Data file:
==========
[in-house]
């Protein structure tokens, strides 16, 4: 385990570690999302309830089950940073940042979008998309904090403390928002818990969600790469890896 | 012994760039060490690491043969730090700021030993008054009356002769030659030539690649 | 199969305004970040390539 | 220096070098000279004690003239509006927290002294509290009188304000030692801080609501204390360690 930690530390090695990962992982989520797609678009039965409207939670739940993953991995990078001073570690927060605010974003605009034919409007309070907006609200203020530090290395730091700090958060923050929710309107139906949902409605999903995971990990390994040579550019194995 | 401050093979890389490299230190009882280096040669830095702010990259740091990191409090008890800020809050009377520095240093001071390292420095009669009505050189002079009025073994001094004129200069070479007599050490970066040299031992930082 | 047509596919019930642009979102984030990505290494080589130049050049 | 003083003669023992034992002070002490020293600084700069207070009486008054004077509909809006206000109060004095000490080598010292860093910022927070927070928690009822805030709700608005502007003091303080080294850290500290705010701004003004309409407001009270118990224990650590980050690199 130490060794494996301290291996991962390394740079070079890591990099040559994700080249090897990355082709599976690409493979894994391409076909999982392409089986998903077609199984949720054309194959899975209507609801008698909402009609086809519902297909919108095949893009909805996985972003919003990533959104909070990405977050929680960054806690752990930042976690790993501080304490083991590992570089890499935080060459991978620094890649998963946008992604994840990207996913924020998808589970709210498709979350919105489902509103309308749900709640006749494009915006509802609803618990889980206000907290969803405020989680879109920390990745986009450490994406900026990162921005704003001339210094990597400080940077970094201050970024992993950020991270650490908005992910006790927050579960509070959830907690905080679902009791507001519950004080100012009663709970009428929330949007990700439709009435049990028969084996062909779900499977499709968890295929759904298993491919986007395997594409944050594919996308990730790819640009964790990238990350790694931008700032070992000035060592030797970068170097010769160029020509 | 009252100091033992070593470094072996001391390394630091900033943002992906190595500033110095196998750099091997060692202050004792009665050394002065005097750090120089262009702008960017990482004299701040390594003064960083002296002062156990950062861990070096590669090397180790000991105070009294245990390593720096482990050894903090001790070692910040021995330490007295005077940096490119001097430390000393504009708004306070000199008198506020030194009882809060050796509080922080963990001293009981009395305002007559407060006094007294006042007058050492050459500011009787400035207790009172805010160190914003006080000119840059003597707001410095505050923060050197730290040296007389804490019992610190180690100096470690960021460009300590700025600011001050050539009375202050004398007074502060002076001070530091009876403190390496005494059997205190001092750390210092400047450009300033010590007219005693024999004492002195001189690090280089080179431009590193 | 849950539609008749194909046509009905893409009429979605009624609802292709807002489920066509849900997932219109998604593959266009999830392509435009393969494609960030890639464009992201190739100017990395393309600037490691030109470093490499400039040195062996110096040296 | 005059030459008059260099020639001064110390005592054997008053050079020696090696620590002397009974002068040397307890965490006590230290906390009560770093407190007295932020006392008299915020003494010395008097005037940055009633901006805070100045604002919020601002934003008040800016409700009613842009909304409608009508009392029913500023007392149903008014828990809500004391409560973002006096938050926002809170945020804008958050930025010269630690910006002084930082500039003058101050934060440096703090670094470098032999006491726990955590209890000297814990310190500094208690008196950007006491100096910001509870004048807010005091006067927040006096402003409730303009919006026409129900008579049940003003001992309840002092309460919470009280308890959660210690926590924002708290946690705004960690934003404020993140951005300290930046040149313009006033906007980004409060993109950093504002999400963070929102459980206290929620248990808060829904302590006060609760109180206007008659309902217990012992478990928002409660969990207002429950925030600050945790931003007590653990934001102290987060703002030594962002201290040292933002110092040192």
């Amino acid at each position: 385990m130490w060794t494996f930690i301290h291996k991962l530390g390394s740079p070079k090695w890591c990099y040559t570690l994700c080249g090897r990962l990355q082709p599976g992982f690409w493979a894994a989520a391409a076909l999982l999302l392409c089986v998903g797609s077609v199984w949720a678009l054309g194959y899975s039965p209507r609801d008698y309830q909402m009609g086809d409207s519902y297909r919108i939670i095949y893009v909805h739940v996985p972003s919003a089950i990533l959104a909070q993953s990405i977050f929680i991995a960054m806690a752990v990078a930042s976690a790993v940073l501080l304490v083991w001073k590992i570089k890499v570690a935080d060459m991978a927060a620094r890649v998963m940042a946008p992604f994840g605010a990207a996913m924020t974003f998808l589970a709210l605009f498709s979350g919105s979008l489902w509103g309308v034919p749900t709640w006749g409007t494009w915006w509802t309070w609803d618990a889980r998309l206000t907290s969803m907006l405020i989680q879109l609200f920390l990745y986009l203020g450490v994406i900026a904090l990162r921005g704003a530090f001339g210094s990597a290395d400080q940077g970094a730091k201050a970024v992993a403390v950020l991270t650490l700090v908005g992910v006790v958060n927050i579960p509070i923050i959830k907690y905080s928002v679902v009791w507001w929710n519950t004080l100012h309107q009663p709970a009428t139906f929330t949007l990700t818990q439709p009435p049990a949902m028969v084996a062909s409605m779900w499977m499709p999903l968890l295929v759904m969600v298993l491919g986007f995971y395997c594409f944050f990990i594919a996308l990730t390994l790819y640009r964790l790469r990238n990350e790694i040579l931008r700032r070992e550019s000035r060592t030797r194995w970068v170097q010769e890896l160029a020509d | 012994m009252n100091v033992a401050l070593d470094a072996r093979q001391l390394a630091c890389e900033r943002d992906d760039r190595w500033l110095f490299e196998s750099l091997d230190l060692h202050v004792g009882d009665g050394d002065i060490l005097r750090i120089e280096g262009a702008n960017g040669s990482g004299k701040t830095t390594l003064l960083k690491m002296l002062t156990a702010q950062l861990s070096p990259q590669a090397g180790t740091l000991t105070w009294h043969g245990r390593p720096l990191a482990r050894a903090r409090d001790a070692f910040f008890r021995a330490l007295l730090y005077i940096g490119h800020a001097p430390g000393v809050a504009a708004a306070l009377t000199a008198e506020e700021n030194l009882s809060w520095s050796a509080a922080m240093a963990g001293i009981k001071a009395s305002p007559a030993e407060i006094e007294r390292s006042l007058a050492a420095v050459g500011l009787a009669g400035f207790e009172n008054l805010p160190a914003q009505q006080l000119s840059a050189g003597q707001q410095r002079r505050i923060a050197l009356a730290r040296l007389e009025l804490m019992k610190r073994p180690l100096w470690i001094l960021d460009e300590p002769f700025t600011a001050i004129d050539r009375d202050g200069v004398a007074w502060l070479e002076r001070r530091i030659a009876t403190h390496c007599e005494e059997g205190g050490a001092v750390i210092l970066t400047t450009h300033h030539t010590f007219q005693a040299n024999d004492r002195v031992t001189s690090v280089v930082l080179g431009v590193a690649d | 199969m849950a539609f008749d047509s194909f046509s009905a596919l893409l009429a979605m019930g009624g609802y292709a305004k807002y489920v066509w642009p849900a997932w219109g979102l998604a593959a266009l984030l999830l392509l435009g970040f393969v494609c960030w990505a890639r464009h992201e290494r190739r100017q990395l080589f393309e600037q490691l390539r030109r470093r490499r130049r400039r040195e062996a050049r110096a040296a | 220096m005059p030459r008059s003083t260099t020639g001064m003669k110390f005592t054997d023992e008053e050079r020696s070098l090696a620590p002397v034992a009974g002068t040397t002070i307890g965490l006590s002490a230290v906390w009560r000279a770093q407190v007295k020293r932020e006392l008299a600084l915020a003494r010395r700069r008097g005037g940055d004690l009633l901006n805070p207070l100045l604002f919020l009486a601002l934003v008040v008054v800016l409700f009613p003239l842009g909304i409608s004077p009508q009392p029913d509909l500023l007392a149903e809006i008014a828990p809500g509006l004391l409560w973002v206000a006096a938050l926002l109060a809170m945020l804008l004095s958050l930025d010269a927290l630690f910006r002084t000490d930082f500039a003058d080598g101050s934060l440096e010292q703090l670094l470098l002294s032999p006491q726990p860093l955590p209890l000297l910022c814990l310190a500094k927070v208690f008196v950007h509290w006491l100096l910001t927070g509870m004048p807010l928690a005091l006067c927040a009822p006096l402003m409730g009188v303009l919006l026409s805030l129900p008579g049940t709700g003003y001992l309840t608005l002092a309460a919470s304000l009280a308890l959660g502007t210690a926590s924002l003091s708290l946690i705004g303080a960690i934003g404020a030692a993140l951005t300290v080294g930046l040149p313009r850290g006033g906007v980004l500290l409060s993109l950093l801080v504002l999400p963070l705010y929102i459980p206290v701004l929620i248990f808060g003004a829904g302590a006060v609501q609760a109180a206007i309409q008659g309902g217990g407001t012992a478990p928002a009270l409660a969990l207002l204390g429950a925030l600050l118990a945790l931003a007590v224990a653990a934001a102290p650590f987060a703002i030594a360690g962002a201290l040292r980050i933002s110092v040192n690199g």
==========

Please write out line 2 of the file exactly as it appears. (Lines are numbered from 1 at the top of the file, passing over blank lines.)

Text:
């Protein structure tokens, strides 16, 4: 385990570690999302309830089950940073940042979008998309904090403390928002818990969600790469890896 | 012994760039060490690491043969730090700021030993008054009356002769030659030539690649 | 199969305004970040390539 | 220096070098000279004690003239509006927290002294509290009188304000030692801080609501204390360690 930690530390090695990962992982989520797609678009039965409207939670739940993953991995990078001073570690927060605010974003605009034919409007309070907006609200203020530090290395730091700090958060923050929710309107139906949902409605999903995971990990390994040579550019194995 | 401050093979890389490299230190009882280096040669830095702010990259740091990191409090008890800020809050009377520095240093001071390292420095009669009505050189002079009025073994001094004129200069070479007599050490970066040299031992930082 | 047509596919019930642009979102984030990505290494080589130049050049 | 003083003669023992034992002070002490020293600084700069207070009486008054004077509909809006206000109060004095000490080598010292860093910022927070927070928690009822805030709700608005502007003091303080080294850290500290705010701004003004309409407001009270118990224990650590980050690199 130490060794494996301290291996991962390394740079070079890591990099040559994700080249090897990355082709599976690409493979894994391409076909999982392409089986998903077609199984949720054309194959899975209507609801008698909402009609086809519902297909919108095949893009909805996985972003919003990533959104909070990405977050929680960054806690752990930042976690790993501080304490083991590992570089890499935080060459991978620094890649998963946008992604994840990207996913924020998808589970709210498709979350919105489902509103309308749900709640006749494009915006509802609803618990889980206000907290969803405020989680879109920390990745986009450490994406900026990162921005704003001339210094990597400080940077970094201050970024992993950020991270650490908005992910006790927050579960509070959830907690905080679902009791507001519950004080100012009663709970009428929330949007990700439709009435049990028969084996062909779900499977499709968890295929759904298993491919986007395997594409944050594919996308990730790819640009964790990238990350790694931008700032070992000035060592030797970068170097010769160029020509 | 009252100091033992070593470094072996001391390394630091900033943002992906190595500033110095196998750099091997060692202050004792009665050394002065005097750090120089262009702008960017990482004299701040390594003064960083002296002062156990950062861990070096590669090397180790000991105070009294245990390593720096482990050894903090001790070692910040021995330490007295005077940096490119001097430390000393504009708004306070000199008198506020030194009882809060050796509080922080963990001293009981009395305002007559407060006094007294006042007058050492050459500011009787400035207790009172805010160190914003006080000119840059003597707001410095505050923060050197730290040296007389804490019992610190180690100096470690960021460009300590700025600011001050050539009375202050004398007074502060002076001070530091009876403190390496005494059997205190001092750390210092400047450009300033010590007219005693024999004492002195001189690090280089080179431009590193 | 849950539609008749194909046509009905893409009429979605009624609802292709807002489920066509849900997932219109998604593959266009999830392509435009393969494609960030890639464009992201190739100017990395393309600037490691030109470093490499400039040195062996110096040296 | 005059030459008059260099020639001064110390005592054997008053050079020696090696620590002397009974002068040397307890965490006590230290906390009560770093407190007295932020006392008299915020003494010395008097005037940055009633901006805070100045604002919020601002934003008040800016409700009613842009909304409608009508009392029913500023007392149903008014828990809500004391409560973002006096938050926002809170945020804008958050930025010269630690910006002084930082500039003058101050934060440096703090670094470098032999006491726990955590209890000297814990310190500094208690008196950007006491100096910001509870004048807010005091006067927040006096402003409730303009919006026409129900008579049940003003001992309840002092309460919470009280308890959660210690926590924002708290946690705004960690934003404020993140951005300290930046040149313009006033906007980004409060993109950093504002999400963070929102459980206290929620248990808060829904302590006060609760109180206007008659309902217990012992478990928002409660969990207002429950925030600050945790931003007590653990934001102290987060703002030594962002201290040292933002110092040192």